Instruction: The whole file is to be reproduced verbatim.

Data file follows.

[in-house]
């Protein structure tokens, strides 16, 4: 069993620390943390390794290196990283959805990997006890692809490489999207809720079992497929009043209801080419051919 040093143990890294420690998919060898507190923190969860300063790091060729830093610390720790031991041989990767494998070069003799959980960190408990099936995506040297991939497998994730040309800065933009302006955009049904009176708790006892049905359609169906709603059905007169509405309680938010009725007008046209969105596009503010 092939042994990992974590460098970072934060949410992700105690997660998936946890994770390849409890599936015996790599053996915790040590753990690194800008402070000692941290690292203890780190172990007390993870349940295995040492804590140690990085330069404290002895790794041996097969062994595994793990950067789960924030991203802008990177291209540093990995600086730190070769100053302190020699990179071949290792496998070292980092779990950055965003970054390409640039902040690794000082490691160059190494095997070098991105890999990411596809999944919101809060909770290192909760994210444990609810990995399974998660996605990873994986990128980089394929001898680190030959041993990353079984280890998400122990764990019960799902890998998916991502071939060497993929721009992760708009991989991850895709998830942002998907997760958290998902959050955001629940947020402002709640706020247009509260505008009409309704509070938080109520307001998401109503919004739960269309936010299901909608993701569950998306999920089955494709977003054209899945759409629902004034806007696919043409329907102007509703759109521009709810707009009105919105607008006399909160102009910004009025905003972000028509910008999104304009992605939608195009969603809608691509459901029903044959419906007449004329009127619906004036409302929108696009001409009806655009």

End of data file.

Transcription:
[in-house]
């Protein structure tokens, strides 16, 4: 069993620390943390390794290196990283959805990997006890692809490489999207809720079992497929009043209801080419051919 040093143990890294420690998919060898507190923190969860300063790091060729830093610390720790031991041989990767494998070069003799959980960190408990099936995506040297991939497998994730040309800065933009302006955009049904009176708790006892049905359609169906709603059905007169509405309680938010009725007008046209969105596009503010 092939042994990992974590460098970072934060949410992700105690997660998936946890994770390849409890599936015996790599053996915790040590753990690194800008402070000692941290690292203890780190172990007390993870349940295995040492804590140690990085330069404290002895790794041996097969062994595994793990950067789960924030991203802008990177291209540093990995600086730190070769100053302190020699990179071949290792496998070292980092779990950055965003970054390409640039902040690794000082490691160059190494095997070098991105890999990411596809999944919101809060909770290192909760994210444990609810990995399974998660996605990873994986990128980089394929001898680190030959041993990353079984280890998400122990764990019960799902890998998916991502071939060497993929721009992760708009991989991850895709998830942002998907997760958290998902959050955001629940947020402002709640706020247009509260505008009409309704509070938080109520307001998401109503919004739960269309936010299901909608993701569950998306999920089955494709977003054209899945759409629902004034806007696919043409329907102007509703759109521009709810707009009105919105607008006399909160102009910004009025905003972000028509910008999104304009992605939608195009969603809608691509459901029903044959419906007449004329009127619906004036409302929108696009001409009806655009």